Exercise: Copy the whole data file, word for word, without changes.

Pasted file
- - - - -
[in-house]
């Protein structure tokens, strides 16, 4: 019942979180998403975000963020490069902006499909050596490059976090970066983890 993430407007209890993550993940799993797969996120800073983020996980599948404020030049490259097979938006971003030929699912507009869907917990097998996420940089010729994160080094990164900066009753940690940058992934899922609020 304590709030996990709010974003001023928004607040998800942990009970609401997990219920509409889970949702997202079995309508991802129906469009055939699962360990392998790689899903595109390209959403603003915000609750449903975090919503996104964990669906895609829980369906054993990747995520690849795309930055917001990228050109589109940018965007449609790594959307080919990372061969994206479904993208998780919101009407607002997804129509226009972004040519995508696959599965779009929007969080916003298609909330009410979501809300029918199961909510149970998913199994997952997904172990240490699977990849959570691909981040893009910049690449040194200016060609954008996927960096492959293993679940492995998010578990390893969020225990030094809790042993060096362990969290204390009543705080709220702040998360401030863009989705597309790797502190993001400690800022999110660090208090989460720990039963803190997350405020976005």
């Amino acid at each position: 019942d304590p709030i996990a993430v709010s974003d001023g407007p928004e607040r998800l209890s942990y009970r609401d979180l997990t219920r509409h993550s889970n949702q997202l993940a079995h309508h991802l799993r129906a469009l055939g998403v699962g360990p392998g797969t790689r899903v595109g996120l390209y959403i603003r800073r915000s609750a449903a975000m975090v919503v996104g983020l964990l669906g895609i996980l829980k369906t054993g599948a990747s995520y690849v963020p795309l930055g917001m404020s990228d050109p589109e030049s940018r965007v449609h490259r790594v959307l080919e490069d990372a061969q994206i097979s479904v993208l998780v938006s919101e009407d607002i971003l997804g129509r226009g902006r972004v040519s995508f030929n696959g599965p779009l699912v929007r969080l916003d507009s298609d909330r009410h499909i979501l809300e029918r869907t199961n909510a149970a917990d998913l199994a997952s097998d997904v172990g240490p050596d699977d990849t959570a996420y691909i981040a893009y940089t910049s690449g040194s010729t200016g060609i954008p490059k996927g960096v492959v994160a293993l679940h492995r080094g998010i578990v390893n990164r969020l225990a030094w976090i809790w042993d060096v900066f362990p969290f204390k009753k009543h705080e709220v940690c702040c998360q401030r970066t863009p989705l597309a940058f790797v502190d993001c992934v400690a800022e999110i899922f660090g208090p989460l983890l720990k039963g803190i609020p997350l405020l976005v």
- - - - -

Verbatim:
[in-house]
């Protein structure tokens, strides 16, 4: 019942979180998403975000963020490069902006499909050596490059976090970066983890 993430407007209890993550993940799993797969996120800073983020996980599948404020030049490259097979938006971003030929699912507009869907917990097998996420940089010729994160080094990164900066009753940690940058992934899922609020 304590709030996990709010974003001023928004607040998800942990009970609401997990219920509409889970949702997202079995309508991802129906469009055939699962360990392998790689899903595109390209959403603003915000609750449903975090919503996104964990669906895609829980369906054993990747995520690849795309930055917001990228050109589109940018965007449609790594959307080919990372061969994206479904993208998780919101009407607002997804129509226009972004040519995508696959599965779009929007969080916003298609909330009410979501809300029918199961909510149970998913199994997952997904172990240490699977990849959570691909981040893009910049690449040194200016060609954008996927960096492959293993679940492995998010578990390893969020225990030094809790042993060096362990969290204390009543705080709220702040998360401030863009989705597309790797502190993001400690800022999110660090208090989460720990039963803190997350405020976005």
């Amino acid at each position: 019942d304590p709030i996990a993430v709010s974003d001023g407007p928004e607040r998800l209890s942990y009970r609401d979180l997990t219920r509409h993550s889970n949702q997202l993940a079995h309508h991802l799993r129906a469009l055939g998403v699962g360990p392998g797969t790689r899903v595109g996120l390209y959403i603003r800073r915000s609750a449903a975000m975090v919503v996104g983020l964990l669906g895609i996980l829980k369906t054993g599948a990747s995520y690849v963020p795309l930055g917001m404020s990228d050109p589109e030049s940018r965007v449609h490259r790594v959307l080919e490069d990372a061969q994206i097979s479904v993208l998780v938006s919101e009407d607002i971003l997804g129509r226009g902006r972004v040519s995508f030929n696959g599965p779009l699912v929007r969080l916003d507009s298609d909330r009410h499909i979501l809300e029918r869907t199961n909510a149970a917990d998913l199994a997952s097998d997904v172990g240490p050596d699977d990849t959570a996420y691909i981040a893009y940089t910049s690449g040194s010729t200016g060609i954008p490059k996927g960096v492959v994160a293993l679940h492995r080094g998010i578990v390893n990164r969020l225990a030094w976090i809790w042993d060096v900066f362990p969290f204390k009753k009543h705080e709220v940690c702040c998360q401030r970066t863009p989705l597309a940058f790797v502190d993001c992934v400690a800022e999110i899922f660090g208090p989460l983890l720990k039963g803190i609020p997350l405020l976005v």